On the verge of returning (not so) Smart Things

Here’s the deal:
A large number of SmartThings’s customers use “custom” integrations only because “official” ones are not supported; even some that are implied as supported.

With a better rule-builder instead of ad hoc SmartApps, a large proportion of Customers would never need a “custom SmartApp”.

As for unofficial device types, a large proportion of Customers could use an alternate device type if a more stable platform would result.

In other words: For a competitor to be viable, they may not need to be “equally open” as SmartThings, nor must they sacrifice all stability to be “somewhat open”. This is not an absolute compromise.

Indeed – SmartThings is aware of the risks of openness, but here is perhaps an example of the weakness some pillar of the (legacy?) foundation / architecture. A good platform (e.g., a good operating system … iOS vs. Android, perhaps?) can be stable and open to some amount of customization).

In the case of iOS, perhaps it is officially limited to what is approved through the Apple Store.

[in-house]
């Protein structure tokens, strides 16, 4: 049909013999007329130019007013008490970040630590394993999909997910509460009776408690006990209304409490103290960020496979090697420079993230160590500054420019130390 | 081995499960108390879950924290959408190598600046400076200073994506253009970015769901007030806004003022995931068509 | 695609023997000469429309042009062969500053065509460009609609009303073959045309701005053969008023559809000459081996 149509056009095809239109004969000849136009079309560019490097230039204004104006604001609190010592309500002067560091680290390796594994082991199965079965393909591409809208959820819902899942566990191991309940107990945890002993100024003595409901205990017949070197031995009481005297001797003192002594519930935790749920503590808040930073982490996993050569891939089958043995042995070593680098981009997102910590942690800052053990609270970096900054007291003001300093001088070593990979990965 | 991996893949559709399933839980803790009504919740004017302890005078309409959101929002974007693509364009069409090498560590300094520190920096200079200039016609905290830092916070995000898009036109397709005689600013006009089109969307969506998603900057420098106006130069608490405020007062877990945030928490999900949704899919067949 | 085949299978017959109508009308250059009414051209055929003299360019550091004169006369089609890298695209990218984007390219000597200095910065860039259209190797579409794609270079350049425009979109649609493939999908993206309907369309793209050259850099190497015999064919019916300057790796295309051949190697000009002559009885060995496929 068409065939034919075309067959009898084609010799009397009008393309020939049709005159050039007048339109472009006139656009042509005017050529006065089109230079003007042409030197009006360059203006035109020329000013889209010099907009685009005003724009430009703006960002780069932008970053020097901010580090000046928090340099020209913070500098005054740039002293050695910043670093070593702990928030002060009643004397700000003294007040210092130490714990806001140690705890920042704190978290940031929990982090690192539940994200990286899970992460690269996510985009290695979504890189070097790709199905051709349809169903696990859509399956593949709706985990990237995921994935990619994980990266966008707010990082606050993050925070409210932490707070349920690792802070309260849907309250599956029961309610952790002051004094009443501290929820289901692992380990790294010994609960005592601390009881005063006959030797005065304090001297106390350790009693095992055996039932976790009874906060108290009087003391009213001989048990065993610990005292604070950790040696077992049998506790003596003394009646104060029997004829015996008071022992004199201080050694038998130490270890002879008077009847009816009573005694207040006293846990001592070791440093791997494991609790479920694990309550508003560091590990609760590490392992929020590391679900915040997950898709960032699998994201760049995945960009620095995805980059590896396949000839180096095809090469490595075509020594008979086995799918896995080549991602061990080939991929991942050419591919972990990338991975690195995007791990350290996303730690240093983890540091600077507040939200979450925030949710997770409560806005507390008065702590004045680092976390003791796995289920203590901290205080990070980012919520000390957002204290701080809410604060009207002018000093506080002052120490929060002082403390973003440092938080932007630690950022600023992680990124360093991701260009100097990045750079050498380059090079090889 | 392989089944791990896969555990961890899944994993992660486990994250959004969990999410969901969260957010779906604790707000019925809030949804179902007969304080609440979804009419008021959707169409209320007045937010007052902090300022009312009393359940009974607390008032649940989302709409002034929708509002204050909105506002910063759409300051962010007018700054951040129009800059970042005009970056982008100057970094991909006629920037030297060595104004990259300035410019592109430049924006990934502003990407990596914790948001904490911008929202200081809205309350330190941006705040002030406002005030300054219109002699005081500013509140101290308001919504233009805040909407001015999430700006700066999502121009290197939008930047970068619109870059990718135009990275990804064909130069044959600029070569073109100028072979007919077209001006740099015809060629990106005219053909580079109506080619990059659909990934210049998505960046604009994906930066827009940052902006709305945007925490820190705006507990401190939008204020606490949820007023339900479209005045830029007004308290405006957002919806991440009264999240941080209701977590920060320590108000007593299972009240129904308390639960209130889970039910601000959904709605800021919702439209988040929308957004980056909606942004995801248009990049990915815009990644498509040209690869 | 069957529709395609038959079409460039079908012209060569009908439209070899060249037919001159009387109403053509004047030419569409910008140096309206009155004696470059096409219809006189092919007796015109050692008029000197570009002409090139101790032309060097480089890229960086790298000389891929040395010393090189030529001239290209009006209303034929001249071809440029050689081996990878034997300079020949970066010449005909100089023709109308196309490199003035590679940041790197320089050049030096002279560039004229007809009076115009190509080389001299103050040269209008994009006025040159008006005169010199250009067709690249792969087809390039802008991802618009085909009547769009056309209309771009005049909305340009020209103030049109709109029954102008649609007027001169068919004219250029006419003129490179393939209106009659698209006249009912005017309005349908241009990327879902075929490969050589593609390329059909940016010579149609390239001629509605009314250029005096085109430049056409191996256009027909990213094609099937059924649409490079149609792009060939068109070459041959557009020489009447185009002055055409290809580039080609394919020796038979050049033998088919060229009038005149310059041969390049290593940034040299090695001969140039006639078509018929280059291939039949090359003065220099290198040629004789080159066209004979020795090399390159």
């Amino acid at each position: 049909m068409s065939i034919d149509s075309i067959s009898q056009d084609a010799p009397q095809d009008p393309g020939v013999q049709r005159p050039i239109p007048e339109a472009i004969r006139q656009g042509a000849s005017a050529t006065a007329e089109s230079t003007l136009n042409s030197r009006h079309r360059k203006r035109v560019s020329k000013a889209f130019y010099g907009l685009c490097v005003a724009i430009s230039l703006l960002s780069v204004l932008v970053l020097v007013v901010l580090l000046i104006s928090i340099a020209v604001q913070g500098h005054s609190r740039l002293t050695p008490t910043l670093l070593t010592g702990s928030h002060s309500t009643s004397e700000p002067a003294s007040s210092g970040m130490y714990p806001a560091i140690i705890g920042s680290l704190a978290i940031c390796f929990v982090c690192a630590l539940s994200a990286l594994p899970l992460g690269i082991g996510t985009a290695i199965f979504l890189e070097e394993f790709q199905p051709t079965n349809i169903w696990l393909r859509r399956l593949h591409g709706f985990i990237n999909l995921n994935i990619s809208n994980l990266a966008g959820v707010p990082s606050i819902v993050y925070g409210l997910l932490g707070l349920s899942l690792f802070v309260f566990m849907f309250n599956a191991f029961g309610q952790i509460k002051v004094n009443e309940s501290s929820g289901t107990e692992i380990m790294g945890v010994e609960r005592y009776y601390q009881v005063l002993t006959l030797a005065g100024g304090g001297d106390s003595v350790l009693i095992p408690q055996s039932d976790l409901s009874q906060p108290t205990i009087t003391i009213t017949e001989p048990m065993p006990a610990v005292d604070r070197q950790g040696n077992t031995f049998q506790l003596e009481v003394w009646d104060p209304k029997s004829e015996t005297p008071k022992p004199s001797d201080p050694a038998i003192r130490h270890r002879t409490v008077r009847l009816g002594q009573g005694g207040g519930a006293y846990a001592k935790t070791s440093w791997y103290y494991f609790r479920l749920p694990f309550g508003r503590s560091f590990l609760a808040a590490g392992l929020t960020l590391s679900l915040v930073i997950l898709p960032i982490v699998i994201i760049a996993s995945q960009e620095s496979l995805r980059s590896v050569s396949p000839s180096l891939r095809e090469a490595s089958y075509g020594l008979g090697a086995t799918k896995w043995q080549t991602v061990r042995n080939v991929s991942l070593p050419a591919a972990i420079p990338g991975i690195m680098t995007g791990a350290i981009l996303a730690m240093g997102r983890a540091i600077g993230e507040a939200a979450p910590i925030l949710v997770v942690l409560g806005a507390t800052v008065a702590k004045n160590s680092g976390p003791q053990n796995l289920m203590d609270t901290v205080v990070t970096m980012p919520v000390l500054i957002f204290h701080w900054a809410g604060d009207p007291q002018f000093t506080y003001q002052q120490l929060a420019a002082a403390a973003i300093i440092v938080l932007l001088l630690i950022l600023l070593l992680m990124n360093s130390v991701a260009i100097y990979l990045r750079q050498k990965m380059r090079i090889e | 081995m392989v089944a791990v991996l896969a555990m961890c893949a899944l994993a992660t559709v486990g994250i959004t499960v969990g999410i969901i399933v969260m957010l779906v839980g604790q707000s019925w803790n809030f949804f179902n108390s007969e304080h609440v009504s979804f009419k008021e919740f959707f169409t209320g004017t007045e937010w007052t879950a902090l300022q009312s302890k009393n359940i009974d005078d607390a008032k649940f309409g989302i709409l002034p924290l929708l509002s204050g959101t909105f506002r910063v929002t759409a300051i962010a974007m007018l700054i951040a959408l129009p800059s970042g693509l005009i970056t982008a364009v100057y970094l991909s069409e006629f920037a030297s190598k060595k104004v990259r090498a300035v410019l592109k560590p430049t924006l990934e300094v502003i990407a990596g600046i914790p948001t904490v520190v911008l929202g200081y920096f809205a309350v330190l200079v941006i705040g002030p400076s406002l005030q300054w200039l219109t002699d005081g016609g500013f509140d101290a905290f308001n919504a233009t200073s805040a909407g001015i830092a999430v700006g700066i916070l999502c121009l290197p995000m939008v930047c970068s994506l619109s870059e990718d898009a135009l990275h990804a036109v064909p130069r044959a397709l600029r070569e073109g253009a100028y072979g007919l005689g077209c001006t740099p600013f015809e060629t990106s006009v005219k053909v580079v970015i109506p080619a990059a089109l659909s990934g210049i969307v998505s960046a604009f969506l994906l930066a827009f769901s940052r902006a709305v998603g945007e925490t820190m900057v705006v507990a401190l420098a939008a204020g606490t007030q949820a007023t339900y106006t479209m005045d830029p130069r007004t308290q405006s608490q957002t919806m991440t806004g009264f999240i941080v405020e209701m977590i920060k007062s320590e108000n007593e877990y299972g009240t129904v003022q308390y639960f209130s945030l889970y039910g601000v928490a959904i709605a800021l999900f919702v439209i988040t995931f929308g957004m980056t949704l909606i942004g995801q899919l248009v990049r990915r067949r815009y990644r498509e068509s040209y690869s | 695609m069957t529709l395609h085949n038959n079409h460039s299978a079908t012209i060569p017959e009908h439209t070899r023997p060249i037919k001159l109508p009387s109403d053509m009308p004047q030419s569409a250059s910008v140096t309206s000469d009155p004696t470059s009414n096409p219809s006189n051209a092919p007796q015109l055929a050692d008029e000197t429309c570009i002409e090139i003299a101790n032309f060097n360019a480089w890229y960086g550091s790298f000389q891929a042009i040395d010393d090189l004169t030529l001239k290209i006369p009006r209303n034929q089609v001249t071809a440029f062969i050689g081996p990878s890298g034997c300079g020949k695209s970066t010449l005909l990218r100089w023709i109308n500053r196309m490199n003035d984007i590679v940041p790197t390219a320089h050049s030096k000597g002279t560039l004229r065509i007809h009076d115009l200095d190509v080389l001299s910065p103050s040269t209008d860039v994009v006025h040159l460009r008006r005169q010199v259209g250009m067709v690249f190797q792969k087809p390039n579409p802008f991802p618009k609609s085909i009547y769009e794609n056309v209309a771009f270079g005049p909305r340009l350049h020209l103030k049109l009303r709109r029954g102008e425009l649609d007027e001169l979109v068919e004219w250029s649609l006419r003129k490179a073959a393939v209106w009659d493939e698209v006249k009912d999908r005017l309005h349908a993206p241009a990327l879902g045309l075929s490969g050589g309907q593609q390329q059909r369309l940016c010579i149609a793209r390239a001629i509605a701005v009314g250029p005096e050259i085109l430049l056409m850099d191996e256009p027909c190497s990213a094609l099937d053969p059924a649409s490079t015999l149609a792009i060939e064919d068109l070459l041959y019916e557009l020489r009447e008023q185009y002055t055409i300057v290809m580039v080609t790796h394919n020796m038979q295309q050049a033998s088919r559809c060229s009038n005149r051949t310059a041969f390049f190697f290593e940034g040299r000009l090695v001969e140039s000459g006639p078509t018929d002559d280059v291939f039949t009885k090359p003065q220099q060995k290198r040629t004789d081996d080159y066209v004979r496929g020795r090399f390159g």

I think SmartThings is leaning in that direction. But I’m not yet convinced that restricting customization will significantly improve platform stability or fix other company management issues.

OK, but why are we all not seeing these problems? Who does it seem to be limited to small set of users? I can see that in a overloaded resource situation…

Actively posting Community members are a small fraction of all Customers. The fact that tech support is, by their own admission, overwhelmed, confirms that the product has far too many problems, even if some are relatively basic and resolvable questions.

Perhaps there is an “optimal” user of SmartThings: Patient and clever enough to tune their own configuration, but not stress test the edges.


I’m sure this is 100% correct.

I think there are quite a few different subsets of users when it comes to ST as a whole. You have people that are die-hard users and have dozens of devices and a ton of custom apps, and they know of the problems / limitations and live with them. I think a good majority of the people that frequent the forums fall into this category.